x Abu Dhabi, UAESunday 23 July 2017

Ian Walker turns his focus to Leg 2

Volvo Ocean Race: Events involving UAE capital are key, and safety concerns over pirates mean that the boat race will be interrupted from Cape Town.

The Abu Dhabi Ocean Racing team were visibly dejected after having to retire from Leg 1 of the Volvo Ocean Race.
The Abu Dhabi Ocean Racing team were visibly dejected after having to retire from Leg 1 of the Volvo Ocean Race.

After eager sailors spent months painting Leg 1 to Cape Town as telltale, the two legs involving Abu Dhabi suddenly become even more telltale for Abu Dhabi Ocean Racing.

Cape Town to Abu Dhabi will tell something, and Abu Dhabi to Sanya, China, will tell still more.

The former was set for 5,430 nautical miles but will go interrupted at an undisclosed location, as safety considerations forced Volvo Ocean Race officials to arrange the loading of the yachts on to ships to pass through areas frequented by pirates.

The latter, some 4,600 miles, also has some pirate-related modifications but figures to hit the Indian Ocean as usual as it streams toward the Chinese island off the Vietnam coast.

Abu Dhabi Ocean Racing retired from Leg 1 on Friday while Azzam was still in the Mediterranean Sea, shy of the Strait of Gibraltar. On Monday, Azzam will be loaded on a ship going toward Cape Town, and that picturesque South African seaport will teem with even more importance than anticipated.

"It has been an agonising period but on balance we made the call that we needed enough time in Cape Town to make some modifications to our rigging," Ian Walker, the skipper, said on the race website. That means that upon arrival in Cape Town at the end of the month, a shoreside race will be on to ready Azzam for the Cape Town In-Port Race set for December 12, followed by the departure for Leg 2 and Abu Dhabi on December 13.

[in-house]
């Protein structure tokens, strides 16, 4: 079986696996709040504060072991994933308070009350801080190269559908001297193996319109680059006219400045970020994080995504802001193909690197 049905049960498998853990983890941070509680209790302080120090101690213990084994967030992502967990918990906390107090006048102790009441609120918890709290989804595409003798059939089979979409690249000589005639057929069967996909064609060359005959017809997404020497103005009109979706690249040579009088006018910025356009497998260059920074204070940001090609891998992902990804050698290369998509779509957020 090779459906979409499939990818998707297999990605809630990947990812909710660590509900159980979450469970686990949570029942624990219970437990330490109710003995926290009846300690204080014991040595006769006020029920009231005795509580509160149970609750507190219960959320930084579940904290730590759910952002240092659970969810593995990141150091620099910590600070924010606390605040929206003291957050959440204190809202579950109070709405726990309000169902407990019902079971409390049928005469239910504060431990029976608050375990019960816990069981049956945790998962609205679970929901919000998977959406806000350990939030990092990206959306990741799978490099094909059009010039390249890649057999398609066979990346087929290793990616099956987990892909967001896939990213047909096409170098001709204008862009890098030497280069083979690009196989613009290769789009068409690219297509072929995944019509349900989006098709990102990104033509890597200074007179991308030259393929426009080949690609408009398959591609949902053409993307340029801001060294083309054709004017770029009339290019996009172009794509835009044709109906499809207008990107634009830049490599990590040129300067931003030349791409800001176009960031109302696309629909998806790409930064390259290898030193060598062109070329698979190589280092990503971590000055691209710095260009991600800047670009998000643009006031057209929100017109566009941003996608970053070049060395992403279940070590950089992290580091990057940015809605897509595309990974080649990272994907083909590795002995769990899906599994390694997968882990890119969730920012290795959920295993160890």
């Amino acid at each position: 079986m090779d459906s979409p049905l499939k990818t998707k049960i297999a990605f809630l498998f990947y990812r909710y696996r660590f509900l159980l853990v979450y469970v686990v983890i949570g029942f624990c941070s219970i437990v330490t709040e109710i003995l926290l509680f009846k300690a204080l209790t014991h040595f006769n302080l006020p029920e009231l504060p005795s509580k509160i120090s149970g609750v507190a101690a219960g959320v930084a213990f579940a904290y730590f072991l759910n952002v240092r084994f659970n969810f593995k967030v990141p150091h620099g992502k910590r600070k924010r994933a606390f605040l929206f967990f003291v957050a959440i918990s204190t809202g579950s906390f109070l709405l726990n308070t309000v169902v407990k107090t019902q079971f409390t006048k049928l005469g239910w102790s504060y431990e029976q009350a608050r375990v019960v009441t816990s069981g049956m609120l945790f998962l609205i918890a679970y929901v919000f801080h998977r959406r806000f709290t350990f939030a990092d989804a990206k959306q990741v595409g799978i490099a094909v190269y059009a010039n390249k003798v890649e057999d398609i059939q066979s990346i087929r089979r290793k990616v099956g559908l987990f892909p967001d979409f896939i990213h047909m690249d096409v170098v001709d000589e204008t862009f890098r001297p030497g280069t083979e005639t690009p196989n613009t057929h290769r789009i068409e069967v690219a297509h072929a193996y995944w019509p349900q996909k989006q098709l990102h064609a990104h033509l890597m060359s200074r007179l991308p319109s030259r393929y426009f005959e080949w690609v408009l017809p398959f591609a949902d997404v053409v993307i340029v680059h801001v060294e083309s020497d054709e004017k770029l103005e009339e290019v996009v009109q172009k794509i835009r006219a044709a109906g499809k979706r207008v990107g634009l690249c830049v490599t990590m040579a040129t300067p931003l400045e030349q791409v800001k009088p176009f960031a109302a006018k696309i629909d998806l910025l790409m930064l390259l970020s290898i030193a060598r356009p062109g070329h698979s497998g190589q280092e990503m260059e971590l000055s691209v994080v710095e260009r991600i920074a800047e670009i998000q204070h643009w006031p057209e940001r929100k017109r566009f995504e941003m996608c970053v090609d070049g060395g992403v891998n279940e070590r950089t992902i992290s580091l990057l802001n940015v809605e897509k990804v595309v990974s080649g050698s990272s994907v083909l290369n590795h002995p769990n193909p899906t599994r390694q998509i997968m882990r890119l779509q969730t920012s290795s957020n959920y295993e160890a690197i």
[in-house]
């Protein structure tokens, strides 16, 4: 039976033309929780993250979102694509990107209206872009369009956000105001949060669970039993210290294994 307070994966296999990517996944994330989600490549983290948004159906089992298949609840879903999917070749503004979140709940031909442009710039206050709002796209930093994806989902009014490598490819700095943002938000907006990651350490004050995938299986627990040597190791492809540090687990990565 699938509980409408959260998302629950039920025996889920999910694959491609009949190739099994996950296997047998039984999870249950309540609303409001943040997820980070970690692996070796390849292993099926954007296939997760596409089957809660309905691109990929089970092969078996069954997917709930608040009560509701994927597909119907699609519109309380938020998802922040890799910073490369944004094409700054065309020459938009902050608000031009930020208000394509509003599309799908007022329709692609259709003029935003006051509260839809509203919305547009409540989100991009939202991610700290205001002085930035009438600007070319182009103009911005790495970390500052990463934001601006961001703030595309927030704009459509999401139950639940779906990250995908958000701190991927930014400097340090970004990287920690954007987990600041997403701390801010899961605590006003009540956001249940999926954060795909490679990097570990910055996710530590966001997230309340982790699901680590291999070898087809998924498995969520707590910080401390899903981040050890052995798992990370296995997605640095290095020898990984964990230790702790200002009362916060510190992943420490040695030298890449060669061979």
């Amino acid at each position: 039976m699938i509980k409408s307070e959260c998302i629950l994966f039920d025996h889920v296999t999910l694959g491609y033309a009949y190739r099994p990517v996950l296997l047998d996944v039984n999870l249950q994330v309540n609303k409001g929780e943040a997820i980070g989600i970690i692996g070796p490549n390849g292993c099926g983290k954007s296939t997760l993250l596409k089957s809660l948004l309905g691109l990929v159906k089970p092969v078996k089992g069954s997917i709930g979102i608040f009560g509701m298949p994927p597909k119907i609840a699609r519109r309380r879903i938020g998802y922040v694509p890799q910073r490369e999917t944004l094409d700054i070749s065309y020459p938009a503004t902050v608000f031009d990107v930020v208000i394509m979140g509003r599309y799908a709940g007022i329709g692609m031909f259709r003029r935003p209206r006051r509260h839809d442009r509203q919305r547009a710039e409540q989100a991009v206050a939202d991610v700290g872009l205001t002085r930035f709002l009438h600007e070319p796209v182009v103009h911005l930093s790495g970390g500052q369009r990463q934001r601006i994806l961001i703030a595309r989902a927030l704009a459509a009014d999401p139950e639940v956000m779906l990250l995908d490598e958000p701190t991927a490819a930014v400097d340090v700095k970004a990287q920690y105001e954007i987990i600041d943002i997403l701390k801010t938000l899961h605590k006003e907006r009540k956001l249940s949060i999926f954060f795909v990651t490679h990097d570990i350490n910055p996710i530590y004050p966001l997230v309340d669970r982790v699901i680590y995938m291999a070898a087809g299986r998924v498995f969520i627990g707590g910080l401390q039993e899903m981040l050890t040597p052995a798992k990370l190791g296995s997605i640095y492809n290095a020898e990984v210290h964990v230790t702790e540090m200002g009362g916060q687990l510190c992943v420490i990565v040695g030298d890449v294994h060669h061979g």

Abu Dhabi Ocean Racing will arrive still sitting on the six points it won in the In-Port Race on October 29 in Alicante, Spain, while the leader by the Cape Town stopover will have somewhere north of 30 points.

As of Saturday, the schedule for next week called for four yachts and two ships streaming south. The yachts would be the French entry Groupama 4, the Spanish entry Telefonica, the American entry Mar Mostro and the Spanish/New Zealand combination Camper. The ships would carry Team Sanya, with its boat holed, and Azzam with its nagging uncertainties forged when its mast disintegrated at the effect of a wave landing two Saturday nights ago, the first night out at sea.

While the four yachts had spent recent days mining varying strategies out in the Atlantic Ocean, Team Sanya and Abu Dhabi Ocean Racing never did reach the Atlantic, a galling disappointment for sailors, including Walker, who spoke of an expert's curiosity to see Azzam's performance downwind.

Azzam started out toward sea from Alicante, Spain, on Wednesday evening with a back-up mast installed, then resumed racing in the small hours of Thursday, but as it suffered light winds and dipped from 837 nautical miles behind to 955 during the first 24 hours, it sailed beneath question marks.

Walker and crew eventually decided among "a number of options" to forgo the 10 points they could have gained by sailing to Cape Town, especially as they have not pinpointed the precise cause for the original mast destruction - even while having narrowed in on strong, educated suspicions.

"If we carried on sailing," Walker said on the race site, "even if we had made it safely and our current set-up had got us there, we would probably not have the time to make the necessary modifications and really be able to race at 100 per cent in Leg 2, which is our main goal."

The rearranging of travel plans for shore-crew members already had been arduous through the last week, and that figured to continue as Azzam does reach the Atlantic at last, but only to sail achingly north back to Lisbon, Portugal, where it set up its base camp and trained for the race from mid-July up until September 28.

"Once there," Walker said, "we will have 36 hours for the sailing team to take the mast out, load everything up and put the boat on a cradle that we have built, and load it onto the deck of a cargo ship which will leave [on Monday] afternoon. It's pretty tight, but an achievable time frame which gets us to Cape Town before the end of the month."

There, another exhausting preparation chase - starring shore crew and mast manufacturers - will begin.

cculpepper@thenational.ae


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